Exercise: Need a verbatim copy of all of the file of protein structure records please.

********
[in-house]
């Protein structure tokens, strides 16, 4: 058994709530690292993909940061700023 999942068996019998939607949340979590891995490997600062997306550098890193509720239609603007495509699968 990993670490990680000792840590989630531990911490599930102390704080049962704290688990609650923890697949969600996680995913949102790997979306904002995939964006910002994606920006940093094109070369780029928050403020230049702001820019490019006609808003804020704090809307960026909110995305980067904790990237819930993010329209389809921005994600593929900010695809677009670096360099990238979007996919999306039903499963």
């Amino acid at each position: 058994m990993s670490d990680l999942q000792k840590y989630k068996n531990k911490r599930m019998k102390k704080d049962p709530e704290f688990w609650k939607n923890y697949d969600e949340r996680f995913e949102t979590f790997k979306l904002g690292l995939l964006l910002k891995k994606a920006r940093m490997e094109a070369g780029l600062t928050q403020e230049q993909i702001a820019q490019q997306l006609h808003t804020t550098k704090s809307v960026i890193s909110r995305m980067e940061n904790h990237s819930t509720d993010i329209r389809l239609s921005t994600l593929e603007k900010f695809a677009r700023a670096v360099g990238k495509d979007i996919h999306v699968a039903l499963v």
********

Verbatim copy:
[in-house]
């Protein structure tokens, strides 16, 4: 058994709530690292993909940061700023 999942068996019998939607949340979590891995490997600062997306550098890193509720239609603007495509699968 990993670490990680000792840590989630531990911490599930102390704080049962704290688990609650923890697949969600996680995913949102790997979306904002995939964006910002994606920006940093094109070369780029928050403020230049702001820019490019006609808003804020704090809307960026909110995305980067904790990237819930993010329209389809921005994600593929900010695809677009670096360099990238979007996919999306039903499963």
């Amino acid at each position: 058994m990993s670490d990680l999942q000792k840590y989630k068996n531990k911490r599930m019998k102390k704080d049962p709530e704290f688990w609650k939607n923890y697949d969600e949340r996680f995913e949102t979590f790997k979306l904002g690292l995939l964006l910002k891995k994606a920006r940093m490997e094109a070369g780029l600062t928050q403020e230049q993909i702001a820019q490019q997306l006609h808003t804020t550098k704090s809307v960026i890193s909110r995305m980067e940061n904790h990237s819930t509720d993010i329209r389809l239609s921005t994600l593929e603007k900010f695809a677009r700023a670096v360099g990238k495509d979007i996919h999306v699968a039903l499963v």